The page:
18. ^ Yang Q, Inoki K, Ikenoue T, Guan KL (Oct 2006). "Identification of Sin1 as an essential TORC2 component required for complex formation and kinase activity". Genes Dev. 20 (20): 2820–32. doi:10.1101/gad.1461206. PMC 1619946Freely accessible. PMID 17043309. 
  19. ^ Sarbassov DD, Ali SM, Sengupta S, Sheen JH, Hsu PP, Bagley AF, Markhard AL, Sabatini DM (Apr 2006). "Prolonged rapamycin treatment inhibits mTORC2 assembly and Akt/PKB". Mol. Cell. 22 (2): 159–68. doi:10.1016/j.molcel.2006.03.029. PMID 16603397. 
  20. ^ Sarbassov DD, Sabatini DM (Nov 2005). "Redox regulation of the nutrient-sensitive raptor-mTOR pathway and complex". J. Biol. Chem. 280 (47): 39505–9. doi:10.1074/jbc.M506096200. PMID 16183647. 
  21. ^ a b c d e http://www.phosphosite.org/proteinAction.do?id
  22. ^ Kumar A, Lawrence JC, Jung DY, Ko HJ, Keller SR, Kim JK, Magnuson MA, Harris TE (2010). "Fat cell-specific ablation of rictor in mice impairs insulin-regulated fat cell and whole-body glucose and lipid metabolism". Diabetes. 59 (6): 1397–406. doi:10.2337/db09-1061. PMC 2874700Freely accessible. PMID 20332342.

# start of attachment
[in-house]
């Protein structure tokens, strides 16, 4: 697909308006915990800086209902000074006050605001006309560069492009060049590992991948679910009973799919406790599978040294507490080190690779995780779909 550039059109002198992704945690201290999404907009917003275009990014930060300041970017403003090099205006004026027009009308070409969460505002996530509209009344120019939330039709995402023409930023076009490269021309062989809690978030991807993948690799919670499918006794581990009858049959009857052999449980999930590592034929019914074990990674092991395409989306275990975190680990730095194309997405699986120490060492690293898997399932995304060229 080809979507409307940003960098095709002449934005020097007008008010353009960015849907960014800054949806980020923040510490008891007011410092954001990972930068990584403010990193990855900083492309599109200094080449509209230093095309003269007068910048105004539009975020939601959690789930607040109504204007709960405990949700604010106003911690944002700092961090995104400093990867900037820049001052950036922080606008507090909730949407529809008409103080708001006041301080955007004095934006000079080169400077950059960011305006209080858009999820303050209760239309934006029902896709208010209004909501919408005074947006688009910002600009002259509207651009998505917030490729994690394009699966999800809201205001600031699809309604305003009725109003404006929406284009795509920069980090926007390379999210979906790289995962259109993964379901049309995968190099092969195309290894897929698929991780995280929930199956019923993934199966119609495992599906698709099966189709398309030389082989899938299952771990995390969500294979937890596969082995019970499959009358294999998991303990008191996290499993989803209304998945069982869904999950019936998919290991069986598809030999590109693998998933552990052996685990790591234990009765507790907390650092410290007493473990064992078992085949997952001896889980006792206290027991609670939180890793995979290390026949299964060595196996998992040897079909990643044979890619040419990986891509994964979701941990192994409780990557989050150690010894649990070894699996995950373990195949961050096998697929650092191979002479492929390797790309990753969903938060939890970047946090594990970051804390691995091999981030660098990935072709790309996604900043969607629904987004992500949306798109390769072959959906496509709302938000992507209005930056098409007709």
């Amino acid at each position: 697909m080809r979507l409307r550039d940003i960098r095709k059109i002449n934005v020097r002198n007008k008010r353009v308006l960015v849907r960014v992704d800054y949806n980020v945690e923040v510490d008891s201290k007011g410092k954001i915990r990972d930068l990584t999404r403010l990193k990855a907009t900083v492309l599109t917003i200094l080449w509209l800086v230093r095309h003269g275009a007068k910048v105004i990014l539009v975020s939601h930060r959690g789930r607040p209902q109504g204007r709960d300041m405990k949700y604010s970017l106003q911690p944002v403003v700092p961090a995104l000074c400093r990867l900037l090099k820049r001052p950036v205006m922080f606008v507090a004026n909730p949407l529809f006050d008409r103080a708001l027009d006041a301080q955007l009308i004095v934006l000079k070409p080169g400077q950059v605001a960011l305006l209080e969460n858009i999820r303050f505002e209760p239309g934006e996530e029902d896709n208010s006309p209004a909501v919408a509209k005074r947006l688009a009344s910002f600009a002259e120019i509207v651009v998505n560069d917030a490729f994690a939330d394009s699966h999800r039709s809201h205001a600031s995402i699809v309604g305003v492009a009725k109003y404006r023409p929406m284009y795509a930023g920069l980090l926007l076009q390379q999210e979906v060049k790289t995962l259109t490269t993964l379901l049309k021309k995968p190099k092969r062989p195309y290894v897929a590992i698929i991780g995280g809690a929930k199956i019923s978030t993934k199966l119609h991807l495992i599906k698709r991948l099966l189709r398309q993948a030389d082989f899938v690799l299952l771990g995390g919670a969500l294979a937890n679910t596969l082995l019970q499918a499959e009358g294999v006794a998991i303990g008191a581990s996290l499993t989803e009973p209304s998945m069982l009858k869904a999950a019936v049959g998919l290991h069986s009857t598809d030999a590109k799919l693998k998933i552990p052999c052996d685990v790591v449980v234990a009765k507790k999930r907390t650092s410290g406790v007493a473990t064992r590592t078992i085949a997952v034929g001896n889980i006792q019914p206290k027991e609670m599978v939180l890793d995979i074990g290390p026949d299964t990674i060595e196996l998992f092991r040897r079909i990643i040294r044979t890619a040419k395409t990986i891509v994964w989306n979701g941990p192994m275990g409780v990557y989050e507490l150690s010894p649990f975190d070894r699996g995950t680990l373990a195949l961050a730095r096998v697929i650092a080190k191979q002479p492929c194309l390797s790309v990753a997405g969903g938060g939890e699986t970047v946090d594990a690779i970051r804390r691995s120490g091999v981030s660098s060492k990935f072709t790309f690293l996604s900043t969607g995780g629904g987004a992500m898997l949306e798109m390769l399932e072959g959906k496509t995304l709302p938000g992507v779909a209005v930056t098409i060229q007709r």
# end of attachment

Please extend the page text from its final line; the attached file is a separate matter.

23. ^ Guo Z, Zhou Y, Evers BM, Wang Q (2012). "RICTOR regulates FBXW7-dependent c-Myc and cyclin E degradation in colorectal cancer cells". Biochem. Biophys. Res. Commun. 418 (2): 426–32. doi:10.1016/j.bbrc.2012.01.054. PMC 3278531Freely accessible. PMID 22285861. 
  24. ^ Verreault M, Weppler SA, Stegeman A, Warburton C, Strutt D, Masin D, Bally MB (2013). "Combined RNAi-mediated suppression of RICTOR and EGFR resulted in complete tumor regression in an orthotopic glioblastoma tumor model". PLoS ONE. 8 (3): e59597. doi:10.1371/journal.pone.0059597. PMC 3598699Freely accessible. PMID 23555046. 
  25. ^ Gibault L, Ferreira C, Pérot G, Audebourg A, Chibon F, Bonnin S, Lagarde P, Vacher-Lavenu MC, Terrier P, Coindre JM, Aurias A (2012). "From PTEN loss of expression to RICTOR role in smooth muscle differentiation: complex involvement of the mTOR pathway in leiomyosarcomas and pleomorphic sarcomas". Mod. Pathol. 25 (2): 197–211. doi:10.1038/modpathol.2011.163. PMID 22080063. 
  26. ^ Jia W, Sanders AJ, Jia G, Liu X, Lu R, Jiang WG (August 2013). "Expression of the mTOR pathway regulators in human pituitary adenomas indicates the clinical course". Anticancer Res. 33 (8): 3123–31. PMID 23898069. 

Further reading[edit]